Honestly, this issue has been very emotionally draining for me and many of my female colleagues,” she said. “….We CANNOT be a part of the statistics, just complacently accept that sexual assault just happens and it’s something we can’t avoid because it happens everywherebut hopefully not to you!….We need respect in our individual interactions, and we need an administration that really listens to the voices of survivors, though ours are growing hoarse from years of screaming.”

Grace Handy ’18, a house manager who feels, in her words, “completely disillusioned” with ResLife, has found solace in the ways in which student staff members have come together in solidarity.

“ResLife student staff has provided tremendous support for one another,” she wrote in an email to The Argus. “We have reached out to each other to check in throughout and created stronger relationships through this difficult and painful situation, evidence of a systemic issue with the way ResLife and the broader Wesleyan administration deals with sexual assault….The solidarity, support and love from student staff has what has gotten me through these past few weeks.”

The view from the other side

In seeking Sam’s side of the story, we received three anonymous statements of support. The first addresses what they see as the danger of such accusations.

“Students are getting involved with the case and making accusations without hearing both sides of the story,” the statement reads. “This is incredibly dangerous. People are generalizing groups of individuals that are associated with those involved. It is unbelievably harmful to wrap in third parties without knowing any facts.”

The statement concluded with a final note of support for Sam.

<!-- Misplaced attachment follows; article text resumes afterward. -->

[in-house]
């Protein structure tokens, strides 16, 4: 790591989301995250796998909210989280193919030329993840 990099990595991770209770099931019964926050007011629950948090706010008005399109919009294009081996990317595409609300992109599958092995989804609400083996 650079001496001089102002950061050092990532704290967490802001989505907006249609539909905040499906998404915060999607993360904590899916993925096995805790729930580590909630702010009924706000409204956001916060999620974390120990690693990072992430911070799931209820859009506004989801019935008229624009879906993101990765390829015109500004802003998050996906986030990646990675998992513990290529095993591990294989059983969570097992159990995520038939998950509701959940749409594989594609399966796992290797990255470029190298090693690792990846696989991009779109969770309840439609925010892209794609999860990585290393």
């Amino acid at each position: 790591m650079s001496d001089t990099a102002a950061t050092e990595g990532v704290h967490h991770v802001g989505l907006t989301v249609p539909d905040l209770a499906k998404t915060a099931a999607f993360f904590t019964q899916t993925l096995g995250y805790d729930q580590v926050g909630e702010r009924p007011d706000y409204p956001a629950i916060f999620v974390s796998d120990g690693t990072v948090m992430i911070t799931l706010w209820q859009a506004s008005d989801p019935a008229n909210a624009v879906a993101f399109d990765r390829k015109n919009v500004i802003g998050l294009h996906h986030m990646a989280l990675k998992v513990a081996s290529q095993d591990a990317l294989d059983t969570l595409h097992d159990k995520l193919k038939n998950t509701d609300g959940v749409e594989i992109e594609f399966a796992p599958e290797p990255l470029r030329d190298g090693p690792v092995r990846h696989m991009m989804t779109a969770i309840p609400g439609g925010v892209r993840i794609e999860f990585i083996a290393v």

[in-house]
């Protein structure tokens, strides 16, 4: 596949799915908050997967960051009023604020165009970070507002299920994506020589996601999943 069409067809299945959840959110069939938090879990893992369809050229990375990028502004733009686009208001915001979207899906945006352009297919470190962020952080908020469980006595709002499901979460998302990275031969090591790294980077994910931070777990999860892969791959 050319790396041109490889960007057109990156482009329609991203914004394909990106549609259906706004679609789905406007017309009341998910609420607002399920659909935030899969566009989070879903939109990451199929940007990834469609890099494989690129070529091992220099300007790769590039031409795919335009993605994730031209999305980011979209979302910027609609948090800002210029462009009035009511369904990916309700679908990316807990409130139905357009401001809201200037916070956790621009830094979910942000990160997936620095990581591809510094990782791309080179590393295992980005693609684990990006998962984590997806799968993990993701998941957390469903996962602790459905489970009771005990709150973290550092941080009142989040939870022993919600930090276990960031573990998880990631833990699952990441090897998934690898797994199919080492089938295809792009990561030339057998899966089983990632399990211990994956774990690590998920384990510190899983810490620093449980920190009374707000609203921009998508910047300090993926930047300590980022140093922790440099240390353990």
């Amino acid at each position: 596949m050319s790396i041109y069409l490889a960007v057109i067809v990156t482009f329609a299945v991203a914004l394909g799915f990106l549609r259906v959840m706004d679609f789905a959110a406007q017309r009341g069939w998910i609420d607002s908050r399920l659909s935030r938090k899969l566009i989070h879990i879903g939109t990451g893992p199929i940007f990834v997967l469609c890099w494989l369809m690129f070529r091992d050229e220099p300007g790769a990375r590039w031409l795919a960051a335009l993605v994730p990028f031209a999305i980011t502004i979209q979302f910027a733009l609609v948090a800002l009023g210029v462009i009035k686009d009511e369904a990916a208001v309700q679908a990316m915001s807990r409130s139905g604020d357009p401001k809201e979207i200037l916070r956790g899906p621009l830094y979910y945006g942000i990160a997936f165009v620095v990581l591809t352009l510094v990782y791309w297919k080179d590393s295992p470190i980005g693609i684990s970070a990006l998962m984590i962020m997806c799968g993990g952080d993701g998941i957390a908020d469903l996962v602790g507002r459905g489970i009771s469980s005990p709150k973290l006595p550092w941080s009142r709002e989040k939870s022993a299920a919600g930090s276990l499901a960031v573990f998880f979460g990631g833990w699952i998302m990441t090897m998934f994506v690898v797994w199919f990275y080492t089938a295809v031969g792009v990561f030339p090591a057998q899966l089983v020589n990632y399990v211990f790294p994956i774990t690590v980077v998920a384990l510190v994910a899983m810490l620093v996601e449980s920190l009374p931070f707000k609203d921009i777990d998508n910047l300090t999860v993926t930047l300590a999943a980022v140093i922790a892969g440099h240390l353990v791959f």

“On top of this, the individual in question has had [their] tires slashed, causing the surrounding community to also feel very much threatened,” it reads. “Through all of this, [they have] remained calm and kept to [them]self. [They have] not shown any aggression, hatred, or violence toward any of [their] accusers in any way. And truthfully, I think that takes an extraordinarily strong person to do so.”

According to Koerting, central staff have been transparent in their handling of the issue. Koerting says she has known about the allegations against Sam for over a month. She listed the components of the response.

“Clarifying that we have a process in place that we follow, which is in their handbooks, that we would not just fire someone without cause—that this is how we handle situations,” she said. “We know what the specifics are with the situation; we ask the person for their response to it; we make a determination.”

Another anonymous commenter came to Sam’s defense by invoking the vigilante efforts to retaliate for Sam’s perceived assaults.

There are two sides to every story,” the statement reads. “Many people have decided to take matters into their own hands through physical harassment and verbal abuse assuming that the particular individual is guilty until proven innocent….This statement is by no means trying to delegitimize what the survivor’s story or experience but I just want people to know both sides of the story before forming preconceived notions and taking action for what they think happened.”


A final statement of support for Sam reiterates other supporters’ opinions and invokes Sam’s resignation.

“I do not presume to know anyone’s guilt or innocence, but I do know that these reactions are all based on accusations,” reads a final letter. “[They have] been publicly shamed, stalked and recorded and had [their] personal property damaged such as [their] tires slashed. ResLife also pressured to [them] to resign from [their] job….There seems to be no respect for due process and it pains me to see this and it is unfair to treat someone like they are guilty until proven innocent as opposed to the other way around.”

  • DavidL

    I thought harassment was against the code of conduct at Wesleyan. Apparently there is an exception making it all right to harass someone who is the subject of unproven and unadjudicated accusations.

  • TheRatiocinator

    “Many wondered why the accusations against Sam were not grounds for firing.”

    Does “due process” ring a bell?

  • pflyer

    The point seems to be that students no longer have faith in “due process” as it’s being handled by the administration, and so they’re dispensing with it entirely, giving privilege instead to public shaming based on anonymous accusations–and, then witch-hunting anyone who expresses the slightest qualms about whether this is the best way to handle the situation. Hopefully there are some grownups somewhere working on addressing the real problem of how to fix due process.